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|Posted on 31 August, 2017 at 12:01|
(Part 4 of 4) Moving on
To Isaac these wells were a necessity for survival, but to the Philistines these were a claim to the land.It appears that Isaac is laboring in vain. No matter what he does or where he goes Isaac is confronted with the same problem, even a change of venue (new place) or new beginnings can’t change that.
Genesis 26:22 "And he removed from thence, and digged another well;" But it cost him, Isaac had to let go of the wells, he had already dug.
Abraham had to lay down his promise (Isaac) on the alter. Isaac had to walk away from his inheritance. What are you willing to lay down or walk away from? Are you willing to lay down your right to be right? Are you willing to walk away from wealth, fame, position, friends, or family? If not you haven’t learned to let go! Isaac refused to stay where there was conflict and hostility.
22"And he removed from thence, and digged another well;
and for that they strove not: and he called the name of it Rehoboth; and he said, For now the LORD hath made room for us, and we shall be fruitful in the land."
While Isaac may not have realized it for some time, it was the disputes over the ownership of the wells he dug or reopened that served to guide him in the direction of the land of promise. Opposition and adversity lead him into the direction that the Lord had for him.
Verses 23-25 is the key to the interpretation of chapter 26. Here a very strange thing happens. Up to this time Isaac’s decision as to where he should stay was based upon the finding of abundant water and the absence of hostilities. But now, having dug a well that was uncontested, we would have expected Isaac to dwell there. Instead we are told that he moved on to Beersheba, with no reason stated for this move: “Then he went up from there to Beersheba” (verse 23).
He left the well he had previously dug. Why? There was no opposition with the enemy. Isaac could have stayed there. But, Isaac is not content to settle for the sheer comfort and pleasures of life. There is something missing, far more valuable to him then the well in verse 22.
I believe that a significant change has occurred in Isaac’s thinking. Circumstances and provision had previously shaped most of his decisions, but now something deeper seems to be giving direction in his life.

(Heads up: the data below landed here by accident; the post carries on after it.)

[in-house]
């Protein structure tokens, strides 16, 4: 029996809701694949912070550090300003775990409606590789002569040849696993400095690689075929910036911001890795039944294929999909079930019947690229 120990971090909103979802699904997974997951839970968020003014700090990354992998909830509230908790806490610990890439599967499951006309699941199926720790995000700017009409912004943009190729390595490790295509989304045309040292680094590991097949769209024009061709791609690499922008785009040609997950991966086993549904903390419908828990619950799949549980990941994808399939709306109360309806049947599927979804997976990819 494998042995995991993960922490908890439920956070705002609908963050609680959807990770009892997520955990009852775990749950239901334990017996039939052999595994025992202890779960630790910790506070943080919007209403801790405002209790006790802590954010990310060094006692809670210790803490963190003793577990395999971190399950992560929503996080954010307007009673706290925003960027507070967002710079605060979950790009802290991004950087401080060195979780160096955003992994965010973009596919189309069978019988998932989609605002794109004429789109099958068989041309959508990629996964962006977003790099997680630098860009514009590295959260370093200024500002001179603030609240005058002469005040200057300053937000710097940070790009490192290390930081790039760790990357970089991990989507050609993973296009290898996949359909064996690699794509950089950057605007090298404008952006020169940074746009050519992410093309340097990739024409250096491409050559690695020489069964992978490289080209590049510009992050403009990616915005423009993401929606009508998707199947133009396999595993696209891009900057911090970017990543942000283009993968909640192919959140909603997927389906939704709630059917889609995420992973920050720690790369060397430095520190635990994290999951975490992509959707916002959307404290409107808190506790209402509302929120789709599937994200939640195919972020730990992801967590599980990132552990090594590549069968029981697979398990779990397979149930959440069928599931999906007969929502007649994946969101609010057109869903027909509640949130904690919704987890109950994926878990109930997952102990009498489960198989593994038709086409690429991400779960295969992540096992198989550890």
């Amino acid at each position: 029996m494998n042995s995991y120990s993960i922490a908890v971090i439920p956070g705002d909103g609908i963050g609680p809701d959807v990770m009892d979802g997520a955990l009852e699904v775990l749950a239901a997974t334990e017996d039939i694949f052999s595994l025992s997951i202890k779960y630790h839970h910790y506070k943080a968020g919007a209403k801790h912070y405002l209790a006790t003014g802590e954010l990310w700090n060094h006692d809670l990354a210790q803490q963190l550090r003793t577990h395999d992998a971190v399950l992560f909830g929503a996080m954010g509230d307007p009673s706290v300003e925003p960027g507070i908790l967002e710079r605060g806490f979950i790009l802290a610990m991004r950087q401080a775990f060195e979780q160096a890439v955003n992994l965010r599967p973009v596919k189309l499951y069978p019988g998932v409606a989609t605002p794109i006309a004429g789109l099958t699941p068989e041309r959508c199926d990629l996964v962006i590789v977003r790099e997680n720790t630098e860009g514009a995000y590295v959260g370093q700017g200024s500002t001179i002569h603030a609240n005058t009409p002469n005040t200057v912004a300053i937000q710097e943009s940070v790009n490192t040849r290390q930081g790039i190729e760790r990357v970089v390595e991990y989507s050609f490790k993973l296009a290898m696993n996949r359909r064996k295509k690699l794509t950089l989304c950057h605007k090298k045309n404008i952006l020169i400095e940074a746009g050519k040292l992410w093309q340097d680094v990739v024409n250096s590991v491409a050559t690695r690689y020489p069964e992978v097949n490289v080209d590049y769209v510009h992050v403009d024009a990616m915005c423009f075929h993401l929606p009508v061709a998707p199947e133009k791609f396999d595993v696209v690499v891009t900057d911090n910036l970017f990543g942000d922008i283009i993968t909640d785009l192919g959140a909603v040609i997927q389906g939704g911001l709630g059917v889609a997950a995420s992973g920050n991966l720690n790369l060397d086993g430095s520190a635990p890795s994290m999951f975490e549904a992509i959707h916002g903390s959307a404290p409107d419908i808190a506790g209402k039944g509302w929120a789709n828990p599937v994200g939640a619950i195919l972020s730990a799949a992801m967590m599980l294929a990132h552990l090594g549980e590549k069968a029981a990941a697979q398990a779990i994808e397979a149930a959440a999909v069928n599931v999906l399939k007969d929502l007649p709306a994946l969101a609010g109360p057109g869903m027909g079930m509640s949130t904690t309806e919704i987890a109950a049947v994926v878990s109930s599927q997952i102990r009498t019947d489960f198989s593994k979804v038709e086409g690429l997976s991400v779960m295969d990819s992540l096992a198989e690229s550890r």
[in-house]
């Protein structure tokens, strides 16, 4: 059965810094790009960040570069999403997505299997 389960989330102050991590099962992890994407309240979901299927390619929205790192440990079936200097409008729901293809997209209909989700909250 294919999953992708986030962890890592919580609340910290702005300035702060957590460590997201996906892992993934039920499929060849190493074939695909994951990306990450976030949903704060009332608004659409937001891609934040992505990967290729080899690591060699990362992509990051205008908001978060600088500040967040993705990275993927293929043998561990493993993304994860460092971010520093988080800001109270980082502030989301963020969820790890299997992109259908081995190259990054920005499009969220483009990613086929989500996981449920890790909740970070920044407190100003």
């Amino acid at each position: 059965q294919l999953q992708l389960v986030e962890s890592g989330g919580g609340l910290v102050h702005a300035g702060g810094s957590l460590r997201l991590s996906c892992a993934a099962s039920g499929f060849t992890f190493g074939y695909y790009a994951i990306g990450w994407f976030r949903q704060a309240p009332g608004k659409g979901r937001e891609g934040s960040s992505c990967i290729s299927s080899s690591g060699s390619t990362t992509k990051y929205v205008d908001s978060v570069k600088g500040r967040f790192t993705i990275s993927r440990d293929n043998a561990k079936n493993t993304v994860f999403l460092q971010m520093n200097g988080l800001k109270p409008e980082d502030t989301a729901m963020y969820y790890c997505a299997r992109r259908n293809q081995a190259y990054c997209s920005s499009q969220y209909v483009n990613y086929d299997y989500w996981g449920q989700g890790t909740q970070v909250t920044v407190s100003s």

What’s so important about Beersheba? Beersheba was the first place that Abraham had gone with Isaac after they came down from the “sacrifice” on Mount Moriah.
Isaac knew that God had promised to give him the land promised to his father Abraham (26:3-5). I believe he had finally come to see that through all the opposition over the wells he had dug, God had been guiding him back to the land of promise, back to those places where Abraham had walked in fellowship with God.
I believe that Isaac went up to Beersheba because he sensed on a spiritual level that this was where God wanted him to be. If God had previously been “driving” Isaac through opposition, now Isaac was willing to be led.
24"And the LORD appeared unto him the same night, and said, I am the God of Abraham thy father: fear not, for I am with thee, and will bless thee, and multiply thy seed for my servant Abraham's sake. 25 And he builded an altar there, and called upon the name of the LORD, and pitched his tent there: and there Isaac's servants digged a well."
Verse 25 is of particular interest. Notice especially the order in which Isaac set up residence in Beersheba: Isaac shifted his thinking and action from about Him to about God. Previously knowing the will of God for Isaac had been circumstances—in particular, Isaac stayed wherever he dug a well, found sufficient water, and was not opposed. As soon as opposition a rise Isaac moved on. The unseen hand of God was guiding him, closer to his destination and purpose.
So he built an altar there, and called upon the name of the LORD, and pitched his tent there; and there Isaac’s servants dug a well.This was the first time in this chapter that Isaac built an altar.
The place for God’s people is the place of God’s presence. The place of intimacy, worship, and communion with God is the place to abide. That is how you build an altar. Isaac didn’t stop building wells, but he did it in the right order, and instead of opposition he had Peace. He was able to enter into the Rest of the Lord.
Categories: Letting Go